Words by Flow | Images by Flow

The not-so-minor details

Product

CamelBak Palos 4 LR

Contact

JetBlack Products
www.camelbak.com

Price

AUD99.95

Positives

Hey, it worked back then, it'll work now!

Negatives

It's a bum bag.

The bum bag is back, baby! Of course CamelBak doesn’t use that term – they call it a ‘lumbar pack’. We haven’t used one of these things since 1998 (genuinely, we promise) so we’re intrigued to see the Palos in CamelBak’s new Low Rider range.

Camelbak Palos 4 LR-3

Now before you start making jokes about aerobics instructors or rollerblading, let’s take a moment acknowledge there are some practical, if not fashionable, advantages to the bumbar bag.

Camelbak Palos 4 LR-9

Enough room for all the basics internally.

Camelbak Palos 4 LR-8

Smart fold-out mesh pockets. There are also small storage pouches on the waist straps too.

Firstly, it’s cooler (sorry, we mean, less sweaty) than a backpack, but it still allows you to carry a decent amount of water and gear, far more than in a bottle/jersey pocket. In this case, the Palos will hold up to 1.5 litres of water with 2.5 litres of storage capacity for a tube, CO2, multitool and some food. Secondly, it positions all the weight low on your hips which has obvious advantages for your centre of gravity and stability. That’s were the LR (Low Rider) comes from in the Palos’s name.

Camelbak Palos 4 LR-10

The funky shaped lumbar reservoir spreads the weight low and wide.

CamelBak have taken this Low Rider approach with their new Skyline backpack too –  it also uses a lumbar reservoir to keep the weight of the water low of your body. We’re testing that one out as well.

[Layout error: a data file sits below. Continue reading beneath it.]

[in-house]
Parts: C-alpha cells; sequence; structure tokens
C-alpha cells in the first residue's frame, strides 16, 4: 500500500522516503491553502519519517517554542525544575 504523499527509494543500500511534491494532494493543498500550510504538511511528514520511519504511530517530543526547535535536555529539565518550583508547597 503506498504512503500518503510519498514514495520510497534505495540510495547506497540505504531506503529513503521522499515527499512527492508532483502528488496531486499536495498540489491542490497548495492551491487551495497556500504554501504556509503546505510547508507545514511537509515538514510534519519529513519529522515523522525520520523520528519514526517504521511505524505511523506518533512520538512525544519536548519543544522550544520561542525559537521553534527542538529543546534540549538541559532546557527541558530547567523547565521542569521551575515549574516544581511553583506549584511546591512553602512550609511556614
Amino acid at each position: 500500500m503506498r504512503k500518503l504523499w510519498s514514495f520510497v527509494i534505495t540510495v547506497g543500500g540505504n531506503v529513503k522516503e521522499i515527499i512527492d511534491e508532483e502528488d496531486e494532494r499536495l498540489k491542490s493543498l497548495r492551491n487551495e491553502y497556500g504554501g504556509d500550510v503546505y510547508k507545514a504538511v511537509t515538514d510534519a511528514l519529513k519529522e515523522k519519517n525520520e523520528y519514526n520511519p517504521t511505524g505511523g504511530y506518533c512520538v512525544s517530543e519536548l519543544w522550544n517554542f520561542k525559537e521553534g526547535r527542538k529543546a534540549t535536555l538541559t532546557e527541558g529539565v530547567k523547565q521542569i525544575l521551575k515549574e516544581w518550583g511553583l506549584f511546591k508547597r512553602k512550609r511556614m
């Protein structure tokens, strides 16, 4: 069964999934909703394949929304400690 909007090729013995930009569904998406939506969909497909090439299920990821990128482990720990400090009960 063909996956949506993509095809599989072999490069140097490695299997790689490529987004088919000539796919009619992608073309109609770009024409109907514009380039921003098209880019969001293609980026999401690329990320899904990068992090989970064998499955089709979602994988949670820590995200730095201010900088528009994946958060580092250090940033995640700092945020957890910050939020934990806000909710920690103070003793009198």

Camelbak Palos 4 LR-7

These small tabs pull the bladder in closer to your body as you drink.

The whole thing just clips around your waist with a big buckle, and there are little tabs to pull and cinch it down closer to your body as the water level drops in the bladder. The hose also runs across your waist, fastening in place with a magnetic clasp.

Camelbak Palos 4 LR-5

A magnetic clasp holds the hose in place.

We’ll be taking the Palos out for a few rides with some non-judgemental mates soon. We’ve definitely got some questions about how it will handle really rough terrain and jumps – will it spin around or move? And how tight do you need to crank the straps up to hold it in place? We’ll find out soon enough.

Who knows, perhaps we’ll all be rocking the bum bag again soon!

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